____simple_html_dom__voku__html_wrapper____>The University Players performed their final shows of the semester Friday and Saturday.“BOB: A Life in Five Acts” shows one man’s life journey from birth to death. “It’s essentially just this eager, bright-eyed, hopeful kid becoming a man and searching for what it takes to be great,” Director Nick Pecoraro said. “It’s new and quirky.” Megan Gray, stage manager for the play, compared it to the film “Forrest Gump.” “He goes on these crazy adventures and makes a lot of friends along the way,” she said. “At the end, there are interviews with people he met, and it shows the impact he had on them.” “BOB” was written by Peter Sinn Nachtrieb and is a relatively new play. Pecoraro was able to email the playwright about questions he had regarding the production while the cast and crew worked throughout the semester. “We didn’t have any past productions to base it on,” Pecoraro said. “I could just email the playwright, and he responded within the day. It makes it more human and is a better way to get insight into a new work.” Every spring, the University Players take production submissions for the next year, and one board member submitted “BOB.” “We just loved it,” said Gray. “BOB” was performed by a total of five actors, but it included a wide variety of different characters. The main character, Bob, was played by one actor, and the rest of the cast was made up of chorus characters. “It was fascinating seeing them completely transform themselves,” said Gray. “Everything from a trucker to a prostitute to Bob’s mother. These four actors were so talented.” The main character travels to about 20 different places during the entirety of the show, which Pecoraro said proved to be a challenge for the set designers. “We didn’t actually have a set, which is not common,” Pecoraro said. To depict these different scenes, designers made video projections that served as the background for the majority of the performance. “It was a new challenge for us,” Gray said. “It was quite extensive and took some time.” Each play takes a lot of work for the group, made up completely of undergraduate members. Auditions for “BOB” took place in October, and since then the group has been hard at work, Gray said. “It’s a huge challenge,” Pecararo said. “Everyday there are new realizations and challenges that pop up in the script. How do we get a train into a small little theater? How do we show Mount Rushmore? You really go through a lot.” Practices, rehearsals, creating the projections, designing the costumes, planning the props and a lot of other outside work went into this production. “It took a fantastic team to put this together, but it was worth it,” Gray said. Next semester, the group is performing two plays written by aspiring undergraduate playwrights in the group, Sam Barkley and Nick Pappas. They also plan to do a traveling children’s musical, which will be put on at the Monroe County Public Library and other venues around Bloomington. Next semester closes with a show called “35 mm,” directed by Sam Ostrowski. The group hopes to incorporate photography into this play as a multimedia platform. To get involved with the University Players, visit their Facebook page, facebook.com/UPTheater, and look for flyers around campus about upcoming opportunities. “We would love students to get involved,” said Gray. “We’re always looking for actors, singers, stage directors, anything. If you’re passionate, we want you here.” Follow reporter Alison Graham on Twitter @AlisonGraham218.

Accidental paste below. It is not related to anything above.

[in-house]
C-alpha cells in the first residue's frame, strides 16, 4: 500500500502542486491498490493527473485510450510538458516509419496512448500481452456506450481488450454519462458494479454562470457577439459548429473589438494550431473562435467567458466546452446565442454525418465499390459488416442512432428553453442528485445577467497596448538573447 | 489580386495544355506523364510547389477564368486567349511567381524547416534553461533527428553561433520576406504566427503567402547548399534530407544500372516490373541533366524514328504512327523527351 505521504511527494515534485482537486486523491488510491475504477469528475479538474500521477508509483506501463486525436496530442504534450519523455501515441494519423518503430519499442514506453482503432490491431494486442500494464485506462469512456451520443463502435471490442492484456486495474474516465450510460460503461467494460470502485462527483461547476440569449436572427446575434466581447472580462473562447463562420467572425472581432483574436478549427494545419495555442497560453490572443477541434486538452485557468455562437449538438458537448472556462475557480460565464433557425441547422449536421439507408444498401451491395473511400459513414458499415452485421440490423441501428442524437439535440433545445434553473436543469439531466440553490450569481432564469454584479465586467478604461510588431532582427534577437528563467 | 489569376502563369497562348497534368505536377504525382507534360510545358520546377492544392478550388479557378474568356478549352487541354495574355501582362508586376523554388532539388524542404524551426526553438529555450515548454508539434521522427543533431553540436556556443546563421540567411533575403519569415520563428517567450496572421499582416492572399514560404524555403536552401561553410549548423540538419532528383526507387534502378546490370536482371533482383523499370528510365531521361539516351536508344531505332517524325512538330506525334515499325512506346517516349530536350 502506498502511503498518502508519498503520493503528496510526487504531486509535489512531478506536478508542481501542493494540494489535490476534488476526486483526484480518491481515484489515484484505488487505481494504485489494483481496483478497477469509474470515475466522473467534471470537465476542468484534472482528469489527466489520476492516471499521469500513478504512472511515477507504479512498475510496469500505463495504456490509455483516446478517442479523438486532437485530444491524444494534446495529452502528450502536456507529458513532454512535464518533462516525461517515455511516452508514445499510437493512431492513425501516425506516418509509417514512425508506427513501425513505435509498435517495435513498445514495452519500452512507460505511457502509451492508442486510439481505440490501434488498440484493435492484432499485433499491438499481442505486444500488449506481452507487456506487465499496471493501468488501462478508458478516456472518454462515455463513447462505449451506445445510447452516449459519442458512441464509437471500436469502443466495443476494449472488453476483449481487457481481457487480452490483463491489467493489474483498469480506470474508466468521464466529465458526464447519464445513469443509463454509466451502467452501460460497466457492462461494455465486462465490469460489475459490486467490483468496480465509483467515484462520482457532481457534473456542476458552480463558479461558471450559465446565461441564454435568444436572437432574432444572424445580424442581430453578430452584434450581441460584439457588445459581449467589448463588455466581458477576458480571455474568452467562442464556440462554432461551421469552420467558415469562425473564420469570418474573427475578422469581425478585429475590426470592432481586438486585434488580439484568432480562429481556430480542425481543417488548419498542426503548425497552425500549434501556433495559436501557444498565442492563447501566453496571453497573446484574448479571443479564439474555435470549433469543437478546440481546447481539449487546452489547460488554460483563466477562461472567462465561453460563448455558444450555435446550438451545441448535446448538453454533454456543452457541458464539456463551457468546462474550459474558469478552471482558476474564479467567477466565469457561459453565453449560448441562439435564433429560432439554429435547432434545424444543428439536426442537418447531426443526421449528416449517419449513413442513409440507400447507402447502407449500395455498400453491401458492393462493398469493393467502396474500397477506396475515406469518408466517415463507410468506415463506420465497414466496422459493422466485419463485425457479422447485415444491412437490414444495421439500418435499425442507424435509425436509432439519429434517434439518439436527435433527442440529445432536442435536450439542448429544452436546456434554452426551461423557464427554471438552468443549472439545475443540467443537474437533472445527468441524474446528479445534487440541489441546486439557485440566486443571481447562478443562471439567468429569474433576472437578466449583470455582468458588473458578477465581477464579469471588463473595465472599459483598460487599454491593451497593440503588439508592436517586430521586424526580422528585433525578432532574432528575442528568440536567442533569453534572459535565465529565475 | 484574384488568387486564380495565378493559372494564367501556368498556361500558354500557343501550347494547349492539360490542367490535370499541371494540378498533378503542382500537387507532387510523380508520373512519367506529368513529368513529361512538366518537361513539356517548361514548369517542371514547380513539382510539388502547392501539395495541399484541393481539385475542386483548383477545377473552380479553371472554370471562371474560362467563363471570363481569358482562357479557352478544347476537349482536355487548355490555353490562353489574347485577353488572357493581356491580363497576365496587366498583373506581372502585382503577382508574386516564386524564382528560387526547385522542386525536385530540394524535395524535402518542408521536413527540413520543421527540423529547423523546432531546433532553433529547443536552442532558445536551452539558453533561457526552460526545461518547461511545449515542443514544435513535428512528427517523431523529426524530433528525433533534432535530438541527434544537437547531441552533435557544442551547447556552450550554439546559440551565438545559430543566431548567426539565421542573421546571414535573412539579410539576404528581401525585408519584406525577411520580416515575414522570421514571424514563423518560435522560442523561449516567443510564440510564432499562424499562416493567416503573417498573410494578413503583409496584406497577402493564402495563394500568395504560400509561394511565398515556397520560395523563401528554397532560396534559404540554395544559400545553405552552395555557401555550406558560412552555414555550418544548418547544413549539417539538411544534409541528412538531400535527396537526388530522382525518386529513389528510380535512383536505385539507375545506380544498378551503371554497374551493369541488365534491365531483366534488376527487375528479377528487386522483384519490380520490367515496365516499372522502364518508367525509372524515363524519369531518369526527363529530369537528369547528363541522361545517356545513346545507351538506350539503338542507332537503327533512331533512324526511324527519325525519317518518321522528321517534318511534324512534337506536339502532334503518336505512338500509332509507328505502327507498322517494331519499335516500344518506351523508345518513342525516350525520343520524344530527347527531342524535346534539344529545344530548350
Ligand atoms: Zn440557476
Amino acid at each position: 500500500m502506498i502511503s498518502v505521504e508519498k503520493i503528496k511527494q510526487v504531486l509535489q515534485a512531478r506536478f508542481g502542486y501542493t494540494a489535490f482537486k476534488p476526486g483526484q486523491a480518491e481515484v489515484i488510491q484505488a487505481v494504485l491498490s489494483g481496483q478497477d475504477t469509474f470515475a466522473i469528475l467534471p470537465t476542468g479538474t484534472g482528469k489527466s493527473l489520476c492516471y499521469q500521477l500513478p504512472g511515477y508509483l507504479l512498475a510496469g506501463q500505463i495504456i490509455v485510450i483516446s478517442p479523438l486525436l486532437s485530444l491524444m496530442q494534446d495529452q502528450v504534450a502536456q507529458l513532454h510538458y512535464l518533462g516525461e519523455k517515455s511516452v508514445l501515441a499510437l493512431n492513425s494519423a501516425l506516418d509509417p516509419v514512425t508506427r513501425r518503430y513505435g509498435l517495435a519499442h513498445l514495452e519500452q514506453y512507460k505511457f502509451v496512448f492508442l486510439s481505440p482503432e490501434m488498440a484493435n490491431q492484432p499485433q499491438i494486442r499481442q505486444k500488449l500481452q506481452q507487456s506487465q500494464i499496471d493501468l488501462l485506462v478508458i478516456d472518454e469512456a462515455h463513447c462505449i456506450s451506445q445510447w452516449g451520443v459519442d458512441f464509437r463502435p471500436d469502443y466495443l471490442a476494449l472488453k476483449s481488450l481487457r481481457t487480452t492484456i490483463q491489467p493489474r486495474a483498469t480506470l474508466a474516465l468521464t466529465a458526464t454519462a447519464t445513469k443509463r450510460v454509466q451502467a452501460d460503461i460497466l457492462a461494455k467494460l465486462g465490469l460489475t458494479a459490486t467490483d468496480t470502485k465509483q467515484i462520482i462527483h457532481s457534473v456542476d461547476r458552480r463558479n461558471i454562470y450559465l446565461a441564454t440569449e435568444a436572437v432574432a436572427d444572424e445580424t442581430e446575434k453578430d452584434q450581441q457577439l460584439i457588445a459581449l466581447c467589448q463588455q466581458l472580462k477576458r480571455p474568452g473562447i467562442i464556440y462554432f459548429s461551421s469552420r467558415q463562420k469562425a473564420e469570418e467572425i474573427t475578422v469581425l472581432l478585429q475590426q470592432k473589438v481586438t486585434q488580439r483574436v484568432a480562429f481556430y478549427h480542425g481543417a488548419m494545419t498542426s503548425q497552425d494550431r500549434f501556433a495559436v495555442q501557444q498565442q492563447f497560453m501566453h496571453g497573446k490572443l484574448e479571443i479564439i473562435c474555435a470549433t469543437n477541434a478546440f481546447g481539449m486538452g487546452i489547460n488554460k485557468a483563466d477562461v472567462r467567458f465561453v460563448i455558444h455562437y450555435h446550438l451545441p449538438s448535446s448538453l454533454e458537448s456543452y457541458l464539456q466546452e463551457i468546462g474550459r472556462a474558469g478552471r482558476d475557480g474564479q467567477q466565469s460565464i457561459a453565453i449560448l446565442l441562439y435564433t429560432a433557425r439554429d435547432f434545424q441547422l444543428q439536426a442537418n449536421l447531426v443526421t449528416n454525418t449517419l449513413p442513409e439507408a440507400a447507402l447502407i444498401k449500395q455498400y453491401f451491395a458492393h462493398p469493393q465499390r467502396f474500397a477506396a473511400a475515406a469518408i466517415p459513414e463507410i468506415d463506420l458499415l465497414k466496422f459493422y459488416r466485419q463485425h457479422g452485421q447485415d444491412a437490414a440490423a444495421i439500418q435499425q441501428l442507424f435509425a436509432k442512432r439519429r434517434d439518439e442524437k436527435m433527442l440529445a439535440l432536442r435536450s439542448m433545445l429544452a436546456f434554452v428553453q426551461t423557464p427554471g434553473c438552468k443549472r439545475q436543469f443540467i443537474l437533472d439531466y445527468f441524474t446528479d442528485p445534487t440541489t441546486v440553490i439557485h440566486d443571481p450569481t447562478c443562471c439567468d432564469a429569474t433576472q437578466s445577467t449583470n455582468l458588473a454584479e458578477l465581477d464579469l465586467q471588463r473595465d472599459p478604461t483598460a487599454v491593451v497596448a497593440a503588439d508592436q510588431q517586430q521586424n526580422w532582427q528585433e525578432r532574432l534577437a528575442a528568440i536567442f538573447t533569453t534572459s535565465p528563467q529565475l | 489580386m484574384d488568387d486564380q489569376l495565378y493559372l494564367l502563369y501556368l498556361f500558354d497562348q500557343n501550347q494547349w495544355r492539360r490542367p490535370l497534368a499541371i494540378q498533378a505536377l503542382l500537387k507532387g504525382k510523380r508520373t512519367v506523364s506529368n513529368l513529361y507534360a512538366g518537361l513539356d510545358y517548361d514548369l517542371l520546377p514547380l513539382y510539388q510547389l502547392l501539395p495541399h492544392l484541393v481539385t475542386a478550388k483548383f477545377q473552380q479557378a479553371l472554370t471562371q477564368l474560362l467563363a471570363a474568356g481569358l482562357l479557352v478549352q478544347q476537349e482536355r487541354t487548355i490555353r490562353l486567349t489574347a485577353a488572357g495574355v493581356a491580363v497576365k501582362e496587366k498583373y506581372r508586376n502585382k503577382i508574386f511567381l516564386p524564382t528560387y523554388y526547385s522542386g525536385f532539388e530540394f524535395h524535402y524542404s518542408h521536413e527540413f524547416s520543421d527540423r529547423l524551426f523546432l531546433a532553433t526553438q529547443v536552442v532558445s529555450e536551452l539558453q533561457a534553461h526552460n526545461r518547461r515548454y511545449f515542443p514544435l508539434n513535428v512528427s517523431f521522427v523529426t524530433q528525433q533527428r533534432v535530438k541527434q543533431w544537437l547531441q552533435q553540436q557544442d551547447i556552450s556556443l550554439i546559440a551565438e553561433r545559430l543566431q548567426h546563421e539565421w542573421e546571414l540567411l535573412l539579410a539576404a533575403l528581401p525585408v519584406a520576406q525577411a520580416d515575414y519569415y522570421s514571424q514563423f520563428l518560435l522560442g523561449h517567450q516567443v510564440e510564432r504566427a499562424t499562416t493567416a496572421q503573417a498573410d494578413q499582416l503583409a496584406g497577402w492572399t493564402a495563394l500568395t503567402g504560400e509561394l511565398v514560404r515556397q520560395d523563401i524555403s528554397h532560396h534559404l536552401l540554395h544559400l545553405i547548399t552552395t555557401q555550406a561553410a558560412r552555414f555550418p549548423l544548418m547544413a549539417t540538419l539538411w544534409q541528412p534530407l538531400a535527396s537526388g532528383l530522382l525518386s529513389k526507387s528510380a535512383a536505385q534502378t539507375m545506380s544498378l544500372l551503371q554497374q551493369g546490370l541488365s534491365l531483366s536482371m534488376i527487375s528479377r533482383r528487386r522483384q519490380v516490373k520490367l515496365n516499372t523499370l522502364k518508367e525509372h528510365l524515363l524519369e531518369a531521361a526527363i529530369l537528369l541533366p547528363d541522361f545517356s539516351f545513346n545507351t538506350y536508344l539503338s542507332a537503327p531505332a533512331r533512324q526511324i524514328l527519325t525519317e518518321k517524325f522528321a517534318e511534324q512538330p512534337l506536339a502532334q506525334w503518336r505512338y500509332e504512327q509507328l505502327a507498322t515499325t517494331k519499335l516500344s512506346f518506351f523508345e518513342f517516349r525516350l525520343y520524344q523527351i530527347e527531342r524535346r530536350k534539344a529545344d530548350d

____simple_html_dom__voku__html_wrapper____>Four months ago, David Orr walked out of his front door and stopped to appreciate the nature around him. Twenty feet from his front door he witnessed a daddy long-legs spider and a hornet fighting over a dead earthworm. This natural drama in his own backyard inspired him to create his piece, “Subtle Frontiers,” which delves into research of plants and animals found in his backyard and people’s experience of the nature around them, he said. The Grunwald Gallery of Art opened its MFA and BFA Thesis Exhibition to the public this Tuesday, which features artwork from students graduating with either their bachelor’s or master’s degree in Fine Arts in December. Orr is the only master’s student to graduate this December and one of 19 artists to display his work in the gallery. The other 18 artists are undergraduate students.He said he always knew he wanted to do something about nature and started with the idea of choosing multiple spots and exploring the old growth of Indiana’s forests. After walking around in his yard, he decided to instead focus on the nature close to home. “My piece shows how fascinating nature is if you shift your perspective,” Orr said. “We have incredible diversity of insects and birds in Indiana.” Orr received a bachelor’s degree in fiction writing from Columbia College in Chicago but dabbled in graphic design projects for years. After graduating, he got a desk job for a publishing company in Bloomington and after working there for a while, decided to go back to school to earn his master’s degree in graphic design. The Thesis Exhibition is a graduation requirement every semester for students in the Henry Radford Hope School of Fine Arts. December graduates show their art in one exhibition and spring graduates have six different opportunities starting after spring break. Each student brings in the pieces they have selected and sets them up in the gallery themselves. This often requires students to build pedestals and plan their space for their artwork. “When they get out of school and want to have a show somewhere, they will have to learn to make decisions on their own and plan their space,” Betsy Stirratt, director of the gallery, said. “You have to learn to negotiate or change your plans a little bit based on what the realities are.” The Thesis Exhibition displays a wide range of art forms including photography, jewelry-making and smithing, figurative sculpture, painting, digital media and more. “I always think there’s something unusual to see,” Stirratt said. “People can see a big range of what’s being made in art today by people their age.” Orr’s piece is almost entirely digital. He created an interactive website that provides an interface for viewers to explore his backyard by clicking on his own illustrations.With each click on the website, the viewer is taken to pages designed by Orr and shown research about each animal or plant in his backyard. Each graphic was designed by Orr on Adobe Illustrator and Photoshop and took about four to eight hours to complete. To enhance the website for a gallery setting, Orr created a series of about eight banners, which depict scenes of nature with scientific graphs and figures in the background. “I wanted it to be visible globally and to mix the data I used in my research with my own illustrations,” Orr said. The Thesis Exhibition will be on display until Dec. 14, and Orr will lead a discussion of his piece at noon Friday. “There’s a ton of good work here,” Orr said. “There’s really something for everyone.”Follow reporter Alison Graham on Twitter @AlisonGraham218.